When crises like the painful, incomprehensible deaths of Alton Sterling or the brutal, up close video of Philando Castile dying near his family, we look to our leaders for answers. Leaders serve the purpose of contextualizing chaos; they serve as an anchor against the brutality of the world by placing themselves in the line of fire, shining a light on the uncomfortable aspects of society we’d rather sweep aside.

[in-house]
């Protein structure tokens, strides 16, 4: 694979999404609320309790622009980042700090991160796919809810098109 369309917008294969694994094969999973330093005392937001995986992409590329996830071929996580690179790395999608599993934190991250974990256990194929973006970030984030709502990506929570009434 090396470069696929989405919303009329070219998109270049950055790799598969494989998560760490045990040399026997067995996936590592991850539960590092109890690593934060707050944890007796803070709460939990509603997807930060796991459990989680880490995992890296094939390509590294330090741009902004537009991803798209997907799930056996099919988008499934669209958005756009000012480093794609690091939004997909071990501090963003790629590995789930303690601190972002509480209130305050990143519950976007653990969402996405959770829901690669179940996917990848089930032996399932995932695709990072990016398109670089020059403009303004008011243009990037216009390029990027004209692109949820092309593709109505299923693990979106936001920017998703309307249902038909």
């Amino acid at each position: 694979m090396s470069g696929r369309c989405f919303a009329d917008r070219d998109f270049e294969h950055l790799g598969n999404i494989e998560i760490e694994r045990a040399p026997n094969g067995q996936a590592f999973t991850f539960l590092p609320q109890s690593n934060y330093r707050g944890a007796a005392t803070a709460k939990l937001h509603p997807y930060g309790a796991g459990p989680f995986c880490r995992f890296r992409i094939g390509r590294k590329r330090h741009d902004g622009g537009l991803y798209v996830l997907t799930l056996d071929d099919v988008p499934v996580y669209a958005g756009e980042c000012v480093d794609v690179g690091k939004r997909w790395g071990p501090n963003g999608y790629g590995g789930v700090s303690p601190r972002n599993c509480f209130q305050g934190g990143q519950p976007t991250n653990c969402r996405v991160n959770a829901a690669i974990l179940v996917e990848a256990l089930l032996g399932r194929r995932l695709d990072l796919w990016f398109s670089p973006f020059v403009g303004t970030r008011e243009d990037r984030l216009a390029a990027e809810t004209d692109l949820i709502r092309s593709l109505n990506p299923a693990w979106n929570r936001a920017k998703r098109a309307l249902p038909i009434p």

Rather than court a neutral middle ground that will avoid detracting their audiences, many black mainstream musicians have turned their music into a platform that breaks the cyclical acceptance of violence, legitimizes rage, supports the strength of black people, questions the status quo, and calls for change in their listeners. Instead of shying away from their blackness, artists like Beyonce, Chance The Rapper, Kendrick Lamar and D’Angelo (to name only a few) lean into their race. In the process, they’ve created some of the most interesting and politically-potent art in years.
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